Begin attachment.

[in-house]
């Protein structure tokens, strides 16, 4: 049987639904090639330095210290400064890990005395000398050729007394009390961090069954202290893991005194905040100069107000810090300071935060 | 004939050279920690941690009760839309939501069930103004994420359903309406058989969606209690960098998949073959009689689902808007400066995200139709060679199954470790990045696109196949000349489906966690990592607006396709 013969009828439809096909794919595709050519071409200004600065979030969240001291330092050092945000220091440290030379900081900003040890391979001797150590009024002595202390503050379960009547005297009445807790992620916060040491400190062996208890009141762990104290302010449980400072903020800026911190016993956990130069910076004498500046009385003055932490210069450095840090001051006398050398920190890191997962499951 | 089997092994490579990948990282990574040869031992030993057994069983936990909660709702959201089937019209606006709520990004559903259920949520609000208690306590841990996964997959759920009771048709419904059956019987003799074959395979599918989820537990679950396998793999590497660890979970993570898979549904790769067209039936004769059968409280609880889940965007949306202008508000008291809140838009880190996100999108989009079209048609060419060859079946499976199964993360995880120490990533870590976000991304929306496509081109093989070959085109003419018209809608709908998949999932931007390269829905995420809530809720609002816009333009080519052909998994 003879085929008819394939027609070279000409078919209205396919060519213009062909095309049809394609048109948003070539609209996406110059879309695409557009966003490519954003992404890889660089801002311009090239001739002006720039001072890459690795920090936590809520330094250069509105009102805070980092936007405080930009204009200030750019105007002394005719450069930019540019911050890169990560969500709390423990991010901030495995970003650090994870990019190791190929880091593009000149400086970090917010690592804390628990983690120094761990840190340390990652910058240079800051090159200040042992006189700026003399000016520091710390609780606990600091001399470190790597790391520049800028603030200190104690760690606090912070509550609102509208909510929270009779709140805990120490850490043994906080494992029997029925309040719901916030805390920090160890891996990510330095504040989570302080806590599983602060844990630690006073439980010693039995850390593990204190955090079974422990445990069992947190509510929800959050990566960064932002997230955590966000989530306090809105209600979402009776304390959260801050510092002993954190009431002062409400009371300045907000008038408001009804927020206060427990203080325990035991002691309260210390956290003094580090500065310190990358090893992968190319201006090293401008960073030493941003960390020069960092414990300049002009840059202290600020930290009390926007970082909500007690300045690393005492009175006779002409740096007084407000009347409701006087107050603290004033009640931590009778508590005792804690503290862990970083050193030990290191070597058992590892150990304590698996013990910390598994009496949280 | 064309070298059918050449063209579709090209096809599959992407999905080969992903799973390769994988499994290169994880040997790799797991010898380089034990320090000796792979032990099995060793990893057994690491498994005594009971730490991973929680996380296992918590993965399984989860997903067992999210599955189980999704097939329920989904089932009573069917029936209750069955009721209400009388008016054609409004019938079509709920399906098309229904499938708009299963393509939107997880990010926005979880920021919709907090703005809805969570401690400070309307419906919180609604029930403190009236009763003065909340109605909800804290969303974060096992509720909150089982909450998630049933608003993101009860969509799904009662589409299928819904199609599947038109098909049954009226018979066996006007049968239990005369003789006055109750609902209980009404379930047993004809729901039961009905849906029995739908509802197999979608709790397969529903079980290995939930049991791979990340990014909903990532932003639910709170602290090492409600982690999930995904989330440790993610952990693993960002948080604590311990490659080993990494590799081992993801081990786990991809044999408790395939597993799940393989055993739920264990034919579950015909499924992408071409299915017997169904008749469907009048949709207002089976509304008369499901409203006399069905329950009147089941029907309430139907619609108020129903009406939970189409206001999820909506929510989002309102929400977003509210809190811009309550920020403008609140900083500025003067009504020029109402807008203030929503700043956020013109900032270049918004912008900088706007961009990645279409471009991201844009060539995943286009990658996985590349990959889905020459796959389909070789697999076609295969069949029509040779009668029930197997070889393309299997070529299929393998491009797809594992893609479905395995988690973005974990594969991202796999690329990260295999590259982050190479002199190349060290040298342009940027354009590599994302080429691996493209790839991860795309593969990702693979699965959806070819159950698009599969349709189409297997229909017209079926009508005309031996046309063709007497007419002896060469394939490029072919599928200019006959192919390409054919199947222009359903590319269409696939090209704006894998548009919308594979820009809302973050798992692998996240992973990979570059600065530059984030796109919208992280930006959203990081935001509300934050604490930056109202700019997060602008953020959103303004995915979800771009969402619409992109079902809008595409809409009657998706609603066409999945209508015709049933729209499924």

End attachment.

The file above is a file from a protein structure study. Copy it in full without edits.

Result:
[in-house]
């Protein structure tokens, strides 16, 4: 049987639904090639330095210290400064890990005395000398050729007394009390961090069954202290893991005194905040100069107000810090300071935060 | 004939050279920690941690009760839309939501069930103004994420359903309406058989969606209690960098998949073959009689689902808007400066995200139709060679199954470790990045696109196949000349489906966690990592607006396709 013969009828439809096909794919595709050519071409200004600065979030969240001291330092050092945000220091440290030379900081900003040890391979001797150590009024002595202390503050379960009547005297009445807790992620916060040491400190062996208890009141762990104290302010449980400072903020800026911190016993956990130069910076004498500046009385003055932490210069450095840090001051006398050398920190890191997962499951 | 089997092994490579990948990282990574040869031992030993057994069983936990909660709702959201089937019209606006709520990004559903259920949520609000208690306590841990996964997959759920009771048709419904059956019987003799074959395979599918989820537990679950396998793999590497660890979970993570898979549904790769067209039936004769059968409280609880889940965007949306202008508000008291809140838009880190996100999108989009079209048609060419060859079946499976199964993360995880120490990533870590976000991304929306496509081109093989070959085109003419018209809608709908998949999932931007390269829905995420809530809720609002816009333009080519052909998994 003879085929008819394939027609070279000409078919209205396919060519213009062909095309049809394609048109948003070539609209996406110059879309695409557009966003490519954003992404890889660089801002311009090239001739002006720039001072890459690795920090936590809520330094250069509105009102805070980092936007405080930009204009200030750019105007002394005719450069930019540019911050890169990560969500709390423990991010901030495995970003650090994870990019190791190929880091593009000149400086970090917010690592804390628990983690120094761990840190340390990652910058240079800051090159200040042992006189700026003399000016520091710390609780606990600091001399470190790597790391520049800028603030200190104690760690606090912070509550609102509208909510929270009779709140805990120490850490043994906080494992029997029925309040719901916030805390920090160890891996990510330095504040989570302080806590599983602060844990630690006073439980010693039995850390593990204190955090079974422990445990069992947190509510929800959050990566960064932002997230955590966000989530306090809105209600979402009776304390959260801050510092002993954190009431002062409400009371300045907000008038408001009804927020206060427990203080325990035991002691309260210390956290003094580090500065310190990358090893992968190319201006090293401008960073030493941003960390020069960092414990300049002009840059202290600020930290009390926007970082909500007690300045690393005492009175006779002409740096007084407000009347409701006087107050603290004033009640931590009778508590005792804690503290862990970083050193030990290191070597058992590892150990304590698996013990910390598994009496949280 | 064309070298059918050449063209579709090209096809599959992407999905080969992903799973390769994988499994290169994880040997790799797991010898380089034990320090000796792979032990099995060793990893057994690491498994005594009971730490991973929680996380296992918590993965399984989860997903067992999210599955189980999704097939329920989904089932009573069917029936209750069955009721209400009388008016054609409004019938079509709920399906098309229904499938708009299963393509939107997880990010926005979880920021919709907090703005809805969570401690400070309307419906919180609604029930403190009236009763003065909340109605909800804290969303974060096992509720909150089982909450998630049933608003993101009860969509799904009662589409299928819904199609599947038109098909049954009226018979066996006007049968239990005369003789006055109750609902209980009404379930047993004809729901039961009905849906029995739908509802197999979608709790397969529903079980290995939930049991791979990340990014909903990532932003639910709170602290090492409600982690999930995904989330440790993610952990693993960002948080604590311990490659080993990494590799081992993801081990786990991809044999408790395939597993799940393989055993739920264990034919579950015909499924992408071409299915017997169904008749469907009048949709207002089976509304008369499901409203006399069905329950009147089941029907309430139907619609108020129903009406939970189409206001999820909506929510989002309102929400977003509210809190811009309550920020403008609140900083500025003067009504020029109402807008203030929503700043956020013109900032270049918004912008900088706007961009990645279409471009991201844009060539995943286009990658996985590349990959889905020459796959389909070789697999076609295969069949029509040779009668029930197997070889393309299997070529299929393998491009797809594992893609479905395995988690973005974990594969991202796999690329990260295999590259982050190479002199190349060290040298342009940027354009590599994302080429691996493209790839991860795309593969990702693979699965959806070819159950698009599969349709189409297997229909017209079926009508005309031996046309063709007497007419002896060469394939490029072919599928200019006959192919390409054919199947222009359903590319269409696939090209704006894998548009919308594979820009809302973050798992692998996240992973990979570059600065530059984030796109919208992280930006959203990081935001509300934050604490930056109202700019997060602008953020959103303004995915979800771009969402619409992109079902809008595409809409009657998706609603066409999945209508015709049933729209499924």